• Be distinct goods or services that meet the criteria to be recognized over a period of time.
  • The measure of progress as each distinct good or service is transferred to the customer is the same for all those promised in the series.

If both of these criteria are met, then the promised goods or services should be accounted for as a single performance obligation.

What does all of this mean in practice? Management must determine if the ultimate promise to the customer is the same distinct thing over and over, or the same thing over and over that eventually make up a distinct good or service. If it’s the former, then revenue should be recognized as the distinct goods or services are delivered to the customer in a way that represents the progress of the transfer of control.

Let’s consider a contract with a customer for nightly office cleaning services for a 12-month period. While the actual services performed each night may vary from vacuuming to window cleaning, the nature of the promise to the customer is the same each night – the office will be cleaned. The customer benefits from the service each night independent of the cleaning services on other nights, so the cleaning service each night represents a distinct good. Additionally, the services meet the criteria in ASC 606-10-25-27(a) for being recognized over time and the services are delivered in a nightly pattern. As such, the services are considered one performance obligation and are recognized ratably over the 12-month service period.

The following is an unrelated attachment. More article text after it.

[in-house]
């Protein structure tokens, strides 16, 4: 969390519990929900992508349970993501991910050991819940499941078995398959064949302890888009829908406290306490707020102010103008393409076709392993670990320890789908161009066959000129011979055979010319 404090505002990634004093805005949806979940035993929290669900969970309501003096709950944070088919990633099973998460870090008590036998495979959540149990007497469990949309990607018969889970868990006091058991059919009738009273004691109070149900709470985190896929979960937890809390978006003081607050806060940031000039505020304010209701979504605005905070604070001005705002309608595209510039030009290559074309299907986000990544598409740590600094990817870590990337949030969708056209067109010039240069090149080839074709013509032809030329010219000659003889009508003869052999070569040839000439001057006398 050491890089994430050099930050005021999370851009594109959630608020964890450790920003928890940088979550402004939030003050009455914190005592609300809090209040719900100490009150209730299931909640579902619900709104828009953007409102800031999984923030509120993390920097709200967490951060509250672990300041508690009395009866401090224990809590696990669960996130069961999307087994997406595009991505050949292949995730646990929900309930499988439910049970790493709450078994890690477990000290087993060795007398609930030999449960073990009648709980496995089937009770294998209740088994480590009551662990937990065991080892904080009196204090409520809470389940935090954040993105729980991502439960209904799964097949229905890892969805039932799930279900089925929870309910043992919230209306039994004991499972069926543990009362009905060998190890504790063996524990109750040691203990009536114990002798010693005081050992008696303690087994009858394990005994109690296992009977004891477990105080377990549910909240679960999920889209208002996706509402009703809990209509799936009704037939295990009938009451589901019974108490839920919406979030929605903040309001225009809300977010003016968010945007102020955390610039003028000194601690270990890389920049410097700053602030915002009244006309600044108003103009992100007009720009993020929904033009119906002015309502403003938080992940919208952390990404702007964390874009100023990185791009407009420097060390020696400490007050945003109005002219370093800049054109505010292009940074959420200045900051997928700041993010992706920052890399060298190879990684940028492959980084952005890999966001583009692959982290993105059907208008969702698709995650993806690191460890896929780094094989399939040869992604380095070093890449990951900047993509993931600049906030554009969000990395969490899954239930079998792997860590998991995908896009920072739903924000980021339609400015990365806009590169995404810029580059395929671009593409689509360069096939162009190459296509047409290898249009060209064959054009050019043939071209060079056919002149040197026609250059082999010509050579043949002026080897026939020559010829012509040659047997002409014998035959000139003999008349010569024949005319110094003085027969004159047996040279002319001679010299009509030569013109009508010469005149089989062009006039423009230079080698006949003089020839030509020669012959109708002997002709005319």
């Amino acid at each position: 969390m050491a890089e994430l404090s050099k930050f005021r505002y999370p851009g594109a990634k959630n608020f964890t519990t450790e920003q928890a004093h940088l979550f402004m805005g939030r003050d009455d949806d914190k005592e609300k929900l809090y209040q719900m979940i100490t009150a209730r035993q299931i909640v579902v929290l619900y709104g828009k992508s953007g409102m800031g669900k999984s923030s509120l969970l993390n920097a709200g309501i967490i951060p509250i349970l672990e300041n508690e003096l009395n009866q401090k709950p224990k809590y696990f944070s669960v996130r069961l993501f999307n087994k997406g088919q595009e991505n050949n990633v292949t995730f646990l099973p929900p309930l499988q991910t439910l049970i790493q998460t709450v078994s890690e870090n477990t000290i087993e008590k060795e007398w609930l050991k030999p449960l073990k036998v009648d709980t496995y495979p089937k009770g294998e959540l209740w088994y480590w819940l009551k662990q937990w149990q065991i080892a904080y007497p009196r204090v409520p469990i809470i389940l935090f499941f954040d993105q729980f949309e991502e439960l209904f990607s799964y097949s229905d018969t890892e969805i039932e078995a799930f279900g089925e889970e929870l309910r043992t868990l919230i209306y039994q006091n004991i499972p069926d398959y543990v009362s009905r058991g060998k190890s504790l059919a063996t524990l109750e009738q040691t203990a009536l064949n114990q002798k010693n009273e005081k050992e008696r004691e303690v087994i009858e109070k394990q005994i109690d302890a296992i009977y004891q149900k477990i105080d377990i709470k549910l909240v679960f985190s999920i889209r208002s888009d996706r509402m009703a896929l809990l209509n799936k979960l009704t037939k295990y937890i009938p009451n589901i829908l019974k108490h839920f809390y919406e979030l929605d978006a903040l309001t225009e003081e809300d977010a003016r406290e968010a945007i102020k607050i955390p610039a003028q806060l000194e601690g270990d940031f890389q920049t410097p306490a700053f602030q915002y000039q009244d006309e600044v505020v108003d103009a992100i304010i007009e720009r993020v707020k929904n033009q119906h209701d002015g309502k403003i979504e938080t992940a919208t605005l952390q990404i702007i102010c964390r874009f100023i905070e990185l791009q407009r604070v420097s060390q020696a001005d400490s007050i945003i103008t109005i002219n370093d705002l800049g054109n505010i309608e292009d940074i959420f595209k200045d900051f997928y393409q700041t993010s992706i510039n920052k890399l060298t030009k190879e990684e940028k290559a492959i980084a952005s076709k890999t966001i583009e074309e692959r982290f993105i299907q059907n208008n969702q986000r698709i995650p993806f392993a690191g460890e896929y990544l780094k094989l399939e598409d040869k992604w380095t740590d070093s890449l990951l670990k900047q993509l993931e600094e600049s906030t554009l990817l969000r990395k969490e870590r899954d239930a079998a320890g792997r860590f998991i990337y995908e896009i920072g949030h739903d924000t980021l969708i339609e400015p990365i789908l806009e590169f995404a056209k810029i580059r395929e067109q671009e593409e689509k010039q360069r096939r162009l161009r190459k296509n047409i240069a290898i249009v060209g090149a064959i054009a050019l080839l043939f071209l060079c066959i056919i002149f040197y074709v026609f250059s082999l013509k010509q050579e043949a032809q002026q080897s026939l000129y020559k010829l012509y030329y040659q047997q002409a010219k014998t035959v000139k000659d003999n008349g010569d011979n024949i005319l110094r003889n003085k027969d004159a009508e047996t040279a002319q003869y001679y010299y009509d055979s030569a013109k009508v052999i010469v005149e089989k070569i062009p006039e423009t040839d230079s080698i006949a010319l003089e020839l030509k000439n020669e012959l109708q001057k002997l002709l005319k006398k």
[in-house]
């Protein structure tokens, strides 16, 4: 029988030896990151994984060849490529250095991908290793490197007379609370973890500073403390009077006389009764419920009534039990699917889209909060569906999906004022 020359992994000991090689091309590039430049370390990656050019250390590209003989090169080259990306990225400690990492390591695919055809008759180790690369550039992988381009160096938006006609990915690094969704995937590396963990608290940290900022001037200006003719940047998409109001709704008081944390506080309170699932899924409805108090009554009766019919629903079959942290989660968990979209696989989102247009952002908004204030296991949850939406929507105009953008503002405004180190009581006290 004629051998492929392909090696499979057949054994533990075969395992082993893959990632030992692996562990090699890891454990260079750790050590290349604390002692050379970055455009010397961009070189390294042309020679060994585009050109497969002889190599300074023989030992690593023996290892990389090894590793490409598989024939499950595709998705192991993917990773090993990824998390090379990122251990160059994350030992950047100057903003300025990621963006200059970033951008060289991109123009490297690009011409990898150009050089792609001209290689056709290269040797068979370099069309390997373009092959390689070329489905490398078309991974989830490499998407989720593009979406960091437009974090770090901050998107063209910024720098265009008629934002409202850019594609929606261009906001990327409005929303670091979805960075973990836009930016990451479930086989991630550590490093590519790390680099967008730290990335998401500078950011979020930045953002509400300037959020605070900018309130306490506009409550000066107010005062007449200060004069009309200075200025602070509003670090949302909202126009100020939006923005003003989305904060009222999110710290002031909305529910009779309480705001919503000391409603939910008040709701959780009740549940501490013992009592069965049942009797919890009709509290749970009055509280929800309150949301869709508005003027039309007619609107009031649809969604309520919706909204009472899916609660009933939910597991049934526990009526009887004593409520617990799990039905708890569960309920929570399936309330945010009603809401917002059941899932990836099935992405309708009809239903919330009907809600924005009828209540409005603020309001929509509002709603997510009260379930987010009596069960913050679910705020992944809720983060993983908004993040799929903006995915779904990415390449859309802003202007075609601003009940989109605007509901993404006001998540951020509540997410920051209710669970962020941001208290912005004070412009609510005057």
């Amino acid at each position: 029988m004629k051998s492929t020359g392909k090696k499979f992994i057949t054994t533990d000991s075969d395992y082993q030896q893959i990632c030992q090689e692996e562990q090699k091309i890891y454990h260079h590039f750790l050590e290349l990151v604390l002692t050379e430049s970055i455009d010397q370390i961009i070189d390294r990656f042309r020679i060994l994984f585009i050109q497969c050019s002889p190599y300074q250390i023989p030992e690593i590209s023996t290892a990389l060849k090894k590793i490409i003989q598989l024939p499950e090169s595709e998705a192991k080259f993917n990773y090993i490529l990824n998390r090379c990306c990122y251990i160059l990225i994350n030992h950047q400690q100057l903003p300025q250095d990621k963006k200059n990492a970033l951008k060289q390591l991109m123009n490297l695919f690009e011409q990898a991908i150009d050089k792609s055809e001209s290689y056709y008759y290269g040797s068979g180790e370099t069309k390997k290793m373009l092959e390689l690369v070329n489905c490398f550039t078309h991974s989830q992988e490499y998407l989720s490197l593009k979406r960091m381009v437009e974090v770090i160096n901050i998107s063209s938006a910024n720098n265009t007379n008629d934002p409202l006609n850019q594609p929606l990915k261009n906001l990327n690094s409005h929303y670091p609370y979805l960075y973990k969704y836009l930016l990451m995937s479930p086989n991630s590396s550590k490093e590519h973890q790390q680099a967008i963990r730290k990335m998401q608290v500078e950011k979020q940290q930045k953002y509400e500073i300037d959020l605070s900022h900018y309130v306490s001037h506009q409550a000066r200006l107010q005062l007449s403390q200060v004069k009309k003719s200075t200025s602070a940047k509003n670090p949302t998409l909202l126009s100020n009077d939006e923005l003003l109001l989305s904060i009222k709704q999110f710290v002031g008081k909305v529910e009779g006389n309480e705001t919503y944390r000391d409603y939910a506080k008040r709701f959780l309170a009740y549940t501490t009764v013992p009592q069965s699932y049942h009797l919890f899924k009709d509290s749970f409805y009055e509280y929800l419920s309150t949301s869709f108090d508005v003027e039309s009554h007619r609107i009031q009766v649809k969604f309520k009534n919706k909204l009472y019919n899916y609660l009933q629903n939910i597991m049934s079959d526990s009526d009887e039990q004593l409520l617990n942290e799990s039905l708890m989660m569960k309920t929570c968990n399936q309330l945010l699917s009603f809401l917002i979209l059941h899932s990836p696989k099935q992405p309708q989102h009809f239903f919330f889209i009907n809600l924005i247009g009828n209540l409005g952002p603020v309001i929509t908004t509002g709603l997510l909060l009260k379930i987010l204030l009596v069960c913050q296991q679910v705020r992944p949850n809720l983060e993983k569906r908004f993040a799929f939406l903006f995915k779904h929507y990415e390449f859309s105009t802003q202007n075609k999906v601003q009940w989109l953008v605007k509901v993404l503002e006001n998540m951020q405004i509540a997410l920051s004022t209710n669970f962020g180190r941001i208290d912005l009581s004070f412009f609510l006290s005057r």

Material Right

ASC 606 introduces the new concept of a material right, which requires significant judgement on the part of management. A material right is an option to purchase additional goods or services at a price that is less than what the customer would have paid if they had not entered into the contract. If this right exists in the contract, then it should be accounted for as a separate performance obligation.